Javascript equal to operator shorthand for chaining function like concatenation syntax

Currently, javascript assignment statements for an adding/chaining any function to the right-hand side looks like this.


const str = "HELLO";
str = str.toLowerCase();

I am proposing a similar syntax to concatenation += but with ".=" like this


const str = "HELLO";
str .= toLowerCase()

The usual chaining for adding further function will be like this


str = str.toLowerCase().split(" ")


str.= toLowerCase().split(" ")


This might not affect performance but it will help especially when the variable name is long.

It will be used for similar purpose as concatenation but for functions


This is an interesting idea, but my reservation is that it doesn’t unlock much for developers and overrides a couple of conventions in js that will make code more error prone. I think my other comment here is that this is more about a solution than about a problem, and the problem is not well argued for, Starting with a well defined problem is a good idea before starting to think about syntax.

About the idea itself.
+= Behaves the same as any operator. This proposal results in the right hand side doing an automatic property access. This might be difficult for beginners, and might make code more error prone in case that a helper function and method share a name. Long names being mutated don’t feel like a good argument here, as that itself is a sign that something might be improved in the user code. Mutability is also error prone, and this encourages mutating data.

I’m not sure what you mean about concatenation of functions, unless this is the same thing as what you mention above. so I will skip that.

Adding new syntax means removing error space. Removing error space means that unintentional behavior might not throw resulting in weird bugs that are hard to track. If we add new syntax, it should stand on its own weight.

I don’t think there is a strong argument to develop this yet, specifically because it behaves so differently from property access and the += operator. Perhaps you can describe the problem you are trying to solve a bit more, rather than starting with the solution? This might result in a promising proposal ideal.

Thanks for your detail review,

As a general, this proposal won't solve much of the problem or any problem but it might be helpful for shortcode writing, That's why I don't have any particular problem case to show here.

One problem I can mention here is about the variable name lengths. Usually, js variables name gets bigger as the project goes deeper (at least for me :sweat_smile: ), so it may align there.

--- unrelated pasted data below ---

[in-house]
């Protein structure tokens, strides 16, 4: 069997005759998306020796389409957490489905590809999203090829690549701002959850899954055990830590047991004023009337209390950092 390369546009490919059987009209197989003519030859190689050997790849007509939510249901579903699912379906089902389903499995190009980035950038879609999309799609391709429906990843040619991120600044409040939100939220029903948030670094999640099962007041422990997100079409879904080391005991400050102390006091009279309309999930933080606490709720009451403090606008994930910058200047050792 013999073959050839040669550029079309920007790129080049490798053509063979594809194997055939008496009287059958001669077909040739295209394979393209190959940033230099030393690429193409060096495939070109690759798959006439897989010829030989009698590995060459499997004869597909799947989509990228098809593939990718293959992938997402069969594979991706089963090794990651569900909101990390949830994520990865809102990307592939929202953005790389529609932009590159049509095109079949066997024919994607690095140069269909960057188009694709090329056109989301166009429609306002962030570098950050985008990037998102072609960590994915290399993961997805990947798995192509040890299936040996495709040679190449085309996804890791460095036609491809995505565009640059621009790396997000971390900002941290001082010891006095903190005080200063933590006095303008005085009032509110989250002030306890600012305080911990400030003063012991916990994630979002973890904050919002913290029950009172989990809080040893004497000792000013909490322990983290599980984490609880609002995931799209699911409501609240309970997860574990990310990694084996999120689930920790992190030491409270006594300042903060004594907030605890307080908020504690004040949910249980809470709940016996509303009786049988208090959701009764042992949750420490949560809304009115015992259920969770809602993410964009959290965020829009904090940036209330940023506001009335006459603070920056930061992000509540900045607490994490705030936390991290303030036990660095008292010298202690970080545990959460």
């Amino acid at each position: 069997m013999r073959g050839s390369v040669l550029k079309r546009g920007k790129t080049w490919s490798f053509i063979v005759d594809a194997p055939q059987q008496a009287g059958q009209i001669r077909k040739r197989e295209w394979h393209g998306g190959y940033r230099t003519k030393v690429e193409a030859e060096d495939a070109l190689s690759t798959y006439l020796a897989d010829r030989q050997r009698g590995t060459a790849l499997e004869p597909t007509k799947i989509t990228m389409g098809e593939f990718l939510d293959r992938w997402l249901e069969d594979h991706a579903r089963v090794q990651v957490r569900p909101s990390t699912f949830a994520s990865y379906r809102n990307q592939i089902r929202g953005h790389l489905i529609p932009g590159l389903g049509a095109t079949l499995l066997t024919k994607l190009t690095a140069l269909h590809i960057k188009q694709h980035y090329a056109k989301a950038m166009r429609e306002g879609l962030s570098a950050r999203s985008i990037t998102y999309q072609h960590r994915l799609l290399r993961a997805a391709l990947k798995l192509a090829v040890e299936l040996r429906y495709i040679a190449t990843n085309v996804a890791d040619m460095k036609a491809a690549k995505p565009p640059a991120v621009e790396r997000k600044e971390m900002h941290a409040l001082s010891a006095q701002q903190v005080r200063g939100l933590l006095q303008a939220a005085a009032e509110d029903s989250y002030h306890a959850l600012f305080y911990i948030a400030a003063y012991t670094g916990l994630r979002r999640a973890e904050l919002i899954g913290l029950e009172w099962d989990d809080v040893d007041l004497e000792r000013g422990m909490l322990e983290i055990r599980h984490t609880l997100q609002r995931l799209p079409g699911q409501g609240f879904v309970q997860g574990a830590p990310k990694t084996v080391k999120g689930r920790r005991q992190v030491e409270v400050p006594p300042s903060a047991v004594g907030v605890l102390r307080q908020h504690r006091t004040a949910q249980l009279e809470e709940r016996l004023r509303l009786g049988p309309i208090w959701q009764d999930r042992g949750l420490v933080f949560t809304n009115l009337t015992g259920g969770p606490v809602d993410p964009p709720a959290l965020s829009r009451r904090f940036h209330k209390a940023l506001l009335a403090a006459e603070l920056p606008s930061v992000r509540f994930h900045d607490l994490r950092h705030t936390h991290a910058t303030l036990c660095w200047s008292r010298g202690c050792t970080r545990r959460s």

var someReallyReallyLongVariableName;

Currently, if we want to work with this var, then we need to write it twice on LHS and RHS

someReallyReallyLongVariableName = someReallyReallyLongVariableName.toLowerCase()

Now, this proposal will help here,

someReallyReallyLongVariableName .= toLowerCase()

Or for example with objects

propTree = {
 props : {
   props2 : {
     props3 : {
        props4 : {
            props5 : "ends here"

Now in order to assign the value of props5 to props4, we are doing this

propTree.props.props2.props3.props4 = propTree.props.props2.props3.props4.props5

What I am proposing is to change it to something like this

propTree.props.props2.props3.props4 .= props5

We can see these kinds of operations more in forms with more number of fields in general

What I meant by concatenation operator or any operator chaining was that this proposal will behave like those but in different space (here it will be for function chaining instead of strings or numbers or any other basic datatypes)

cc @yulia

I came here to suggest the same and stumbled upon this. I am interested in seeing and using syntax like in this proposal.

This would only be syntactic sugar but is a very common pattern, and follows the same idea as the logical assignment operators (which are almost in the spec!):

x = x || y;

can now be expressed as:

x ||= y;

Not a massive byte gain, and conciseness is debatable.

Mutability is not an issue here unless I am missing something.

let x = [1,2,3,10,20,30];
x = x.filter(x => x >= 10); // [10,20,30]
x .= filter(x => x >= 10); // [10,20,30]

The pipeline operator could also be used similarly if that ever comes to fruition, but that's another story.